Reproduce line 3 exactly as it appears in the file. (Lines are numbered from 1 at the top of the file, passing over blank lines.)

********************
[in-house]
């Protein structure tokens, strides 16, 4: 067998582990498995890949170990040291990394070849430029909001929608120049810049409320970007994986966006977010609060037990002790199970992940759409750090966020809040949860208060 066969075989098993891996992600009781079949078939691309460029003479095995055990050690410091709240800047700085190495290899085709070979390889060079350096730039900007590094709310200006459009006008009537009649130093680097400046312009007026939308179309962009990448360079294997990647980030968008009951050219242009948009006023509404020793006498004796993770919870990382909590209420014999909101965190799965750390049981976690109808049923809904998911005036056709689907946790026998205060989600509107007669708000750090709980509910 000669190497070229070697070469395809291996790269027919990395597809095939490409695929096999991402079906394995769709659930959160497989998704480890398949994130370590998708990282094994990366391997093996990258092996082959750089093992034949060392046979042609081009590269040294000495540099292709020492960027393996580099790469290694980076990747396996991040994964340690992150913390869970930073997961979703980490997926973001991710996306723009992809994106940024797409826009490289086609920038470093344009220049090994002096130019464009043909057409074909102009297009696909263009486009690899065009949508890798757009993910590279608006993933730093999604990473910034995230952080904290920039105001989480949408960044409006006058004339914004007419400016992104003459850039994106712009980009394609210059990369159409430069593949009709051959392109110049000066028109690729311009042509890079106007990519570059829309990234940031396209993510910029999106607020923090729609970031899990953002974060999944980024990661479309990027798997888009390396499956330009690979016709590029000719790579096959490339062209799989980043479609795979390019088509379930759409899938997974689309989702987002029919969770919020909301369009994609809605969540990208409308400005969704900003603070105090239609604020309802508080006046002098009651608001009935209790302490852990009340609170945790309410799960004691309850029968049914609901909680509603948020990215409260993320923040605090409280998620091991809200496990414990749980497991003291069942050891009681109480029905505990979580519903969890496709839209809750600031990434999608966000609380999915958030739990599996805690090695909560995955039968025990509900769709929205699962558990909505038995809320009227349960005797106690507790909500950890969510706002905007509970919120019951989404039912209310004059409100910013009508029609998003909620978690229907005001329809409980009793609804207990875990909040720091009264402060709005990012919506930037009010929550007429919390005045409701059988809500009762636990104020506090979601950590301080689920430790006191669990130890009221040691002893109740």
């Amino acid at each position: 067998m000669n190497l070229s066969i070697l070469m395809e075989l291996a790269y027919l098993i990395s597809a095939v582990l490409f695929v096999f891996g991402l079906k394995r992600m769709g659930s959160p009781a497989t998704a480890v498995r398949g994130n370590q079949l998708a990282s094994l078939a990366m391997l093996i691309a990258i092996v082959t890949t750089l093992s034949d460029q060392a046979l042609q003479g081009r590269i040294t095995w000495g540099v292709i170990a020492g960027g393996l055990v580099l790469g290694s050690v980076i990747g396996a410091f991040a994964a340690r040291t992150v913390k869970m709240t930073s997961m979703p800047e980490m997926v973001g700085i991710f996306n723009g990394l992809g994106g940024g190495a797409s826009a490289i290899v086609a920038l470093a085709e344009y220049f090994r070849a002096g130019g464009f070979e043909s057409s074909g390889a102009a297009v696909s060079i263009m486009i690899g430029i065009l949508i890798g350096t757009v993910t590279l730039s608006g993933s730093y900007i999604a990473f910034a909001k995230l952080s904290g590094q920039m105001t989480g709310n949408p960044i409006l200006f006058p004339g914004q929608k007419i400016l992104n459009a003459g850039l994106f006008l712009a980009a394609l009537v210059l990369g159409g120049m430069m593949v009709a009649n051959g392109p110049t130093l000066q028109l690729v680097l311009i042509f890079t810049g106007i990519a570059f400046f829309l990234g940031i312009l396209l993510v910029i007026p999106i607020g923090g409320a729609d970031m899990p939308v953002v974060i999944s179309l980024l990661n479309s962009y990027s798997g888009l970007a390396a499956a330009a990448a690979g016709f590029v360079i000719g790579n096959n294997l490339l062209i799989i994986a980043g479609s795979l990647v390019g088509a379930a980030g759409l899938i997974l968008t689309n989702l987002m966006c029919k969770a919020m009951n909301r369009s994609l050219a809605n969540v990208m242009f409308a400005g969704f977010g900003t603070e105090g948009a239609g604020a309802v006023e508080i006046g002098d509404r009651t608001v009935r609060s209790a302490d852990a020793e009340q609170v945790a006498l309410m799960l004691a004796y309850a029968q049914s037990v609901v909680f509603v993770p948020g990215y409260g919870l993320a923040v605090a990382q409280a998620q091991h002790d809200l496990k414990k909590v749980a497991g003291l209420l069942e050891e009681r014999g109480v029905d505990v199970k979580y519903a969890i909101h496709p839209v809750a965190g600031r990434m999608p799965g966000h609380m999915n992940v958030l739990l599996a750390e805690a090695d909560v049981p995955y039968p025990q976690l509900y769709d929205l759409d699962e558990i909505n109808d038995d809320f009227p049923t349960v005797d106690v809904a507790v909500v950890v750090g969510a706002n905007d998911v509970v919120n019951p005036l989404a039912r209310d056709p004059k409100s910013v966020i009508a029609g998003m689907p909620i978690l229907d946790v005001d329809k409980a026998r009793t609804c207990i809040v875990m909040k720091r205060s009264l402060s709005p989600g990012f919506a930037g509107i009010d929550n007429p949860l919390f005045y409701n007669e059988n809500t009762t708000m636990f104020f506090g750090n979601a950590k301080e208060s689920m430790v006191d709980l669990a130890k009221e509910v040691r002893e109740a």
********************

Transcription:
């Amino acid at each position: 067998m000669n190497l070229s066969i070697l070469m395809e075989l291996a790269y027919l098993i990395s597809a095939v582990l490409f695929v096999f891996g991402l079906k394995r992600m769709g659930s959160p009781a497989t998704a480890v498995r398949g994130n370590q079949l998708a990282s094994l078939a990366m391997l093996i691309a990258i092996v082959t890949t750089l093992s034949d460029q060392a046979l042609q003479g081009r590269i040294t095995w000495g540099v292709i170990a020492g960027g393996l055990v580099l790469g290694s050690v980076i990747g396996a410091f991040a994964a340690r040291t992150v913390k869970m709240t930073s997961m979703p800047e980490m997926v973001g700085i991710f996306n723009g990394l992809g994106g940024g190495a797409s826009a490289i290899v086609a920038l470093a085709e344009y220049f090994r070849a002096g130019g464009f070979e043909s057409s074909g390889a102009a297009v696909s060079i263009m486009i690899g430029i065009l949508i890798g350096t757009v993910t590279l730039s608006g993933s730093y900007i999604a990473f910034a909001k995230l952080s904290g590094q920039m105001t989480g709310n949408p960044i409006l200006f006058p004339g914004q929608k007419i400016l992104n459009a003459g850039l994106f006008l712009a980009a394609l009537v210059l990369g159409g120049m430069m593949v009709a009649n051959g392109p110049t130093l000066q028109l690729v680097l311009i042509f890079t810049g106007i990519a570059f400046f829309l990234g940031i312009l396209l993510v910029i007026p999106i607020g923090g409320a729609d970031m899990p939308v953002v974060i999944s179309l980024l990661n479309s962009y990027s798997g888009l970007a390396a499956a330009a990448a690979g016709f590029v360079i000719g790579n096959n294997l490339l062209i799989i994986a980043g479609s795979l990647v390019g088509a379930a980030g759409l899938i997974l968008t689309n989702l987002m966006c029919k969770a919020m009951n909301r369009s994609l050219a809605n969540v990208m242009f409308a400005g969704f977010g900003t603070e105090g948009a239609g604020a309802v006023e508080i006046g002098d509404r009651t608001v009935r609060s209790a302490d852990a020793e009340q609170v945790a006498l309410m799960l004691a004796y309850a029968q049914s037990v609901v909680f509603v993770p948020g990215y409260g919870l993320a923040v605090a990382q409280a998620q091991h002790d809200l496990k414990k909590v749980a497991g003291l209420l069942e050891e009681r014999g109480v029905d505990v199970k979580y519903a969890i909101h496709p839209v809750a965190g600031r990434m999608p799965g966000h609380m999915n992940v958030l739990l599996a750390e805690a090695d909560v049981p995955y039968p025990q976690l509900y769709d929205l759409d699962e558990i909505n109808d038995d809320f009227p049923t349960v005797d106690v809904a507790v909500v950890v750090g969510a706002n905007d998911v509970v919120n019951p005036l989404a039912r209310d056709p004059k409100s910013v966020i009508a029609g998003m689907p909620i978690l229907d946790v005001d329809k409980a026998r009793t609804c207990i809040v875990m909040k720091r205060s009264l402060s709005p989600g990012f919506a930037g509107i009010d929550n007429p949860l919390f005045y409701n007669e059988n809500t009762t708000m636990f104020f506090g750090n979601a950590k301080e208060s689920m430790v006191d709980l669990a130890k009221e509910v040691r002893e109740a």